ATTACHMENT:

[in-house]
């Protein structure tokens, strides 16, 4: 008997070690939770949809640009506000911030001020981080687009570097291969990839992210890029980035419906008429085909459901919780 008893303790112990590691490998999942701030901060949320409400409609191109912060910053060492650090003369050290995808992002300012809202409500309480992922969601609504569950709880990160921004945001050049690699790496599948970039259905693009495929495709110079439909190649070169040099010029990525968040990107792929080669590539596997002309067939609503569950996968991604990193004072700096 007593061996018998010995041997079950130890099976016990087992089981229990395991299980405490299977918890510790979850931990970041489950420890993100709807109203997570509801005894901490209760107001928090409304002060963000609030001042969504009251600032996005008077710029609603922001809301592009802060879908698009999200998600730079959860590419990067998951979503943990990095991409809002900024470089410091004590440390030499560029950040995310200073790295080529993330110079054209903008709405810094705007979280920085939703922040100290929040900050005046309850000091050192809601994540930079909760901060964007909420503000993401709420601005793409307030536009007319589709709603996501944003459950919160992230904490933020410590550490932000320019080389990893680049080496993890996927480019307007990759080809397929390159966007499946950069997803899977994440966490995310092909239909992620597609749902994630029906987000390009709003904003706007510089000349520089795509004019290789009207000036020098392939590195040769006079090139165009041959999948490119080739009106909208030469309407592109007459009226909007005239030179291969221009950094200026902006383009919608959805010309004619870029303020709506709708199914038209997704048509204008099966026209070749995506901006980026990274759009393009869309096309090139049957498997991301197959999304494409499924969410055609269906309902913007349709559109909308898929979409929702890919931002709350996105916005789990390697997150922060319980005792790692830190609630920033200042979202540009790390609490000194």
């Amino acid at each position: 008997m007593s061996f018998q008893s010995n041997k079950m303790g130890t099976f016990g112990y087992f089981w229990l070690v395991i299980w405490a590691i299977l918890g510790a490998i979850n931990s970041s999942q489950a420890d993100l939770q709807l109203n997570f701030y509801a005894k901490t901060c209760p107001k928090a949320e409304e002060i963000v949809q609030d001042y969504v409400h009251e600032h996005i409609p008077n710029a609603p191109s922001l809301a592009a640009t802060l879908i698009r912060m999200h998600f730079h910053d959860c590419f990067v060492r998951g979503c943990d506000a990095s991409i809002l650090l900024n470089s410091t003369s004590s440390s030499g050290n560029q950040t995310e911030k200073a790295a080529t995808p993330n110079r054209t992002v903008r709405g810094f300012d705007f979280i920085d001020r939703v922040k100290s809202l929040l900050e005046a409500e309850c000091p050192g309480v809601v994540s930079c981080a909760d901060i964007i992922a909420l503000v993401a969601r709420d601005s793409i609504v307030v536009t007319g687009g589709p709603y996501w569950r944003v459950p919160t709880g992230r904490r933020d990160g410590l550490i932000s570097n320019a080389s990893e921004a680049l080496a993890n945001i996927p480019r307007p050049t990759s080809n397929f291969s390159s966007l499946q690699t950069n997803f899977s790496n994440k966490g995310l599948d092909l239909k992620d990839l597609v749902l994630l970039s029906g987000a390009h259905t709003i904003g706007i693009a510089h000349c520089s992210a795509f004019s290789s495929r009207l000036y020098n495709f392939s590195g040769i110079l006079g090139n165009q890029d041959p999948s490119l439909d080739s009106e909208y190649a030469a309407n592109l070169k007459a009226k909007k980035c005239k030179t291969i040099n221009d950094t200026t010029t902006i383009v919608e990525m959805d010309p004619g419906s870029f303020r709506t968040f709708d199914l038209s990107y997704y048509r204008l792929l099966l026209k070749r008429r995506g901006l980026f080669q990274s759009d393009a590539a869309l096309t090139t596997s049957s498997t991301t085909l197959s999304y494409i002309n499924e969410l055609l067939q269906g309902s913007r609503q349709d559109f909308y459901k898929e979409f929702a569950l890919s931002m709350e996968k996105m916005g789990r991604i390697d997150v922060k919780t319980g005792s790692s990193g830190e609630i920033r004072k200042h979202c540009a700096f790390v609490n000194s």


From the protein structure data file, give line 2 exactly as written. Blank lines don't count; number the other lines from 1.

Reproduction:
């Protein structure tokens, strides 16, 4: 008997070690939770949809640009506000911030001020981080687009570097291969990839992210890029980035419906008429085909459901919780 008893303790112990590691490998999942701030901060949320409400409609191109912060910053060492650090003369050290995808992002300012809202409500309480992922969601609504569950709880990160921004945001050049690699790496599948970039259905693009495929495709110079439909190649070169040099010029990525968040990107792929080669590539596997002309067939609503569950996968991604990193004072700096 007593061996018998010995041997079950130890099976016990087992089981229990395991299980405490299977918890510790979850931990970041489950420890993100709807109203997570509801005894901490209760107001928090409304002060963000609030001042969504009251600032996005008077710029609603922001809301592009802060879908698009999200998600730079959860590419990067998951979503943990990095991409809002900024470089410091004590440390030499560029950040995310200073790295080529993330110079054209903008709405810094705007979280920085939703922040100290929040900050005046309850000091050192809601994540930079909760901060964007909420503000993401709420601005793409307030536009007319589709709603996501944003459950919160992230904490933020410590550490932000320019080389990893680049080496993890996927480019307007990759080809397929390159966007499946950069997803899977994440966490995310092909239909992620597609749902994630029906987000390009709003904003706007510089000349520089795509004019290789009207000036020098392939590195040769006079090139165009041959999948490119080739009106909208030469309407592109007459009226909007005239030179291969221009950094200026902006383009919608959805010309004619870029303020709506709708199914038209997704048509204008099966026209070749995506901006980026990274759009393009869309096309090139049957498997991301197959999304494409499924969410055609269906309902913007349709559109909308898929979409929702890919931002709350996105916005789990390697997150922060319980005792790692830190609630920033200042979202540009790390609490000194």